This trend has been with us for some time. I worked part time for the outdoor, hiking, camping store Recreational Equipment Incorporated, (REI.com) about 13 years ago and I learned this drop off in off-road camping and visitations was the subject of some discussion amongst the marketing people at the company. Even then they knew the trend was away from backpacking and towards day trips and perhaps car camping trips and this was bothersome since REI was into more of the traditional mountaineering sports. There was talk of picking up more family camping gear, more snow sports, more jogging and other fitness related gear, while easing up a bit on the hard core backpacking stuff.

I found the whole idea rather sad, though I admit that I haven't done an overnight hike in about 10 years myself.

At work, with the at-risk boys place I've mentioned, we used to car camp with them every summer, but there too our last trip was in August of 2003 (so says my photo album folder date) owing to the increasing complexities of legally clearing multiple kids in Massachusetts DCF custody to go out of state on such trips. (MA offers little in the way of decent campgrounds that aren't noisy, RV campgrounds.)

Now that virtual activities dominate younger folks' lives, the outdoors drop off seems to have accelerated.

I got into a conversation with a 16 year old kid from at-risk circumstances that really made me raise an eyebrow 2 or so years ago. This kid liked the gardening and silverculture we were doing at the time at our residential school, and I happened to mention how I had gotten a free round trip ticket on Alaska Airlines a few years previously because I had surrendered my seat on another flight (I don't fly much so frequent flier miles don't add up for me.) Anyhow, when I had told him it was good for travel anywhere Alaska Air flew which was a good part of the continental US, Hawaii, Mexico, Canada, and of course, Alaska, I told him I went to Alaska and he snorted back, "Alaska!?! Why the hell would you want to go to Alaska?"

There I was, talking to a teenager and he was telling me I was nuts for taking up the chance for a free trip to Alaska. Right then and there I knew, kids WERE MUCH DIFFERENT from kids when I was growing up. Out of all the crazy things these kids have said to me, that conversation has left me more dumbfounded than just about any of the others.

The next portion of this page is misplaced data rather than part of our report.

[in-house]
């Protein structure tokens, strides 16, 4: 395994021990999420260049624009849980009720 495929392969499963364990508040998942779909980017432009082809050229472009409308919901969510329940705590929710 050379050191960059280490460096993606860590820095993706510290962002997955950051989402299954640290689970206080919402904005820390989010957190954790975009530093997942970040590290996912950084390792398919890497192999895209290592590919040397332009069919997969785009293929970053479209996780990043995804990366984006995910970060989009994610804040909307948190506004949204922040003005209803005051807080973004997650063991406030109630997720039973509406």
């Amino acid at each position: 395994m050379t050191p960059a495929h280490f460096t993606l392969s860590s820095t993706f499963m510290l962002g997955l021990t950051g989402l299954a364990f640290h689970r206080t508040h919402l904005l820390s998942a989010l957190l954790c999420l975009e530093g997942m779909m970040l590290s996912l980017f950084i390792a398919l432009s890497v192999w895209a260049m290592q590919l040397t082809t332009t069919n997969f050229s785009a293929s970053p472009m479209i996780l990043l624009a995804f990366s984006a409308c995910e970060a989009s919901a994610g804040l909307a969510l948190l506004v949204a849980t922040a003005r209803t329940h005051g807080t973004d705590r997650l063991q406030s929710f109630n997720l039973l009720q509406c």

FYI, what did I do in Alaska? I basically car-camped and day hiked as I was alone and solo backpacking in Denali, etc. didn't seem prudent.

russell1200 said...

In Central NC, the hunting limits are much higher in the urban counties. There is a lot of nice park areas to walk around in, but you rarely see anyone. This in a county with about half a million people. People only go to the "formal", "name" parks, and even there they have volunteer patrols to help with safety issues. All I can think of is that it is to help someone with a heart attack or bee sting, because I have never heard of any real safety issues.

Hal said...

Well, the first thing that occurs to me is the aging of the baby boom. I haven't backpacked in many years. While I still hunt, I consider the sort of sedentary stand hunting we do in the Delta as a form of livestock management.

Nick G said...

There's a silver linining here: the wilderness is less stressed by all the humans tromping all over it.

If humans could stick to living in densely inhabited areas and recreating in Disneyworld, we might just leave a little wildlife alive at the end of the day...

Kenneth D. Worth said...

I'm not sure about using the Park Service data as a proxy for overnight backpacking. The cost, over-regulation and sheer hassle factor (trail quotas, etc.) of backpacking in the National Parks increasingly makes the National Forests and BLM land more attractive for overnight trips as opposed to just day hikes.

With some exceptions, the NPS has turned into a kind of Natural Disneyland serving mostly foreigners. You might as well just watch a nature program on TV.